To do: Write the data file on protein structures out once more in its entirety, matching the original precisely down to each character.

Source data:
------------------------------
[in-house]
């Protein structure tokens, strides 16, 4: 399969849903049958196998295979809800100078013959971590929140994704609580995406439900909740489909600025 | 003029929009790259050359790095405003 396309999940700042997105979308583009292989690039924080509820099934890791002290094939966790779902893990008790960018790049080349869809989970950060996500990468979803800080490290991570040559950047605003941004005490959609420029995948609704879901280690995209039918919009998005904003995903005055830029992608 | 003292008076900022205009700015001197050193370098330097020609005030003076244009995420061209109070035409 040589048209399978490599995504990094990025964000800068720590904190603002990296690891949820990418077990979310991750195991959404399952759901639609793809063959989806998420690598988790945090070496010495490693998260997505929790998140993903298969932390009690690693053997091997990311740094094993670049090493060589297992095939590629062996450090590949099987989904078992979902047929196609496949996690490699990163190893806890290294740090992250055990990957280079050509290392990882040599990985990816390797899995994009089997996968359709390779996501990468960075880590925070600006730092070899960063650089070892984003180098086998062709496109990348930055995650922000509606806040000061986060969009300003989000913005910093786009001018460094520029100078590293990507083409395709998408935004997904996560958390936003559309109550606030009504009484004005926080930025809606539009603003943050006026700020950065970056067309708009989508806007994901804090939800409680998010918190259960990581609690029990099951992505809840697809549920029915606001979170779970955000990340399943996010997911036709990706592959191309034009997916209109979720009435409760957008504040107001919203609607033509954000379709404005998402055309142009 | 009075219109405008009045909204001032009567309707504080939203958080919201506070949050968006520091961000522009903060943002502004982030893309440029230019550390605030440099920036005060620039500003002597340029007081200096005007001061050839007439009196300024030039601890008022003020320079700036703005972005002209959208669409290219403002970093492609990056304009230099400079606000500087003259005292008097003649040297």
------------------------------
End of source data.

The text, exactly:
[in-house]
């Protein structure tokens, strides 16, 4: 399969849903049958196998295979809800100078013959971590929140994704609580995406439900909740489909600025 | 003029929009790259050359790095405003 396309999940700042997105979308583009292989690039924080509820099934890791002290094939966790779902893990008790960018790049080349869809989970950060996500990468979803800080490290991570040559950047605003941004005490959609420029995948609704879901280690995209039918919009998005904003995903005055830029992608 | 003292008076900022205009700015001197050193370098330097020609005030003076244009995420061209109070035409 040589048209399978490599995504990094990025964000800068720590904190603002990296690891949820990418077990979310991750195991959404399952759901639609793809063959989806998420690598988790945090070496010495490693998260997505929790998140993903298969932390009690690693053997091997990311740094094993670049090493060589297992095939590629062996450090590949099987989904078992979902047929196609496949996690490699990163190893806890290294740090992250055990990957280079050509290392990882040599990985990816390797899995994009089997996968359709390779996501990468960075880590925070600006730092070899960063650089070892984003180098086998062709496109990348930055995650922000509606806040000061986060969009300003989000913005910093786009001018460094520029100078590293990507083409395709998408935004997904996560958390936003559309109550606030009504009484004005926080930025809606539009603003943050006026700020950065970056067309708009989508806007994901804090939800409680998010918190259960990581609690029990099951992505809840697809549920029915606001979170779970955000990340399943996010997911036709990706592959191309034009997916209109979720009435409760957008504040107001919203609607033509954000379709404005998402055309142009 | 009075219109405008009045909204001032009567309707504080939203958080919201506070949050968006520091961000522009903060943002502004982030893309440029230019550390605030440099920036005060620039500003002597340029007081200096005007001061050839007439009196300024030039601890008022003020320079700036703005972005002209959208669409290219403002970093492609990056304009230099400079606000500087003259005292008097003649040297």